Design and optimization of low-temperature gradient thermoelectric harvester for wireless sensor network node on water pipelines

Simon Lineykin, Moshe Sitbon, Alon Kuperman

Research output: Contribution to journalArticlepeer-review

2 Scopus citations

Abstract

Low-temperature gradients between massive solids and ambient air are ubiquitous due to a diurnal temperature cycle. The use of these gradients as a source of renewable energy to power the low power-consuming nodes of a wireless sensor network instead of batteries can solve the problem of periodic replacement of batteries with their subsequent recycling. This study successively presents the stages of modeling, development, optimization, assembling, and experimental validation of a thermoelectric harvester for replacement of a 20 Ah battery for a wireless water quality sensor located on a water pipe. The experiments confirmed that the thermoelectric harvester produces more than 0.5–2 mW at a temperature difference of about 1–2 K between the pipe surface and the surrounding air at the calm wind speed of about 1 m/s. The original dimensionless model of thermoelectric harvester is presented herein. The key role of convective heat transfer in the harvesting process is demonstrated.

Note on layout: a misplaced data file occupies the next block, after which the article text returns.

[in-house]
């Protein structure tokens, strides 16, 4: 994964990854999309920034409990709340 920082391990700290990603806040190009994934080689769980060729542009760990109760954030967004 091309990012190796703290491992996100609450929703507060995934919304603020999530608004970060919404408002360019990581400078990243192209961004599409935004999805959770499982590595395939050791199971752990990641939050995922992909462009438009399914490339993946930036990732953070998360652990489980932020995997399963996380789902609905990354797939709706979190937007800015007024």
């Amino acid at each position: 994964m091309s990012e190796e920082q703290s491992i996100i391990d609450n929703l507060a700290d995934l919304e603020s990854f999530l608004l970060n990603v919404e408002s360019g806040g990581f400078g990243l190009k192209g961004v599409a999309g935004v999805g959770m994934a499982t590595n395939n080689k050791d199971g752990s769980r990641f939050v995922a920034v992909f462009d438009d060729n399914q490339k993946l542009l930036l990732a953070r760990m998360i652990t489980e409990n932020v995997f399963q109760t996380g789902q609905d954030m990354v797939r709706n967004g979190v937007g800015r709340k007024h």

Original languageEnglish
Article number116240
JournalApplied Energy
Volume283
DOIs
StatePublished - 1 Feb 2021

Keywords

  • Energy harvesting
  • Modeling
  • Non-dimensional
  • Peltier
  • Seebeck
  • Thermoelectric
  • Thermoelectric Generator (TEG)

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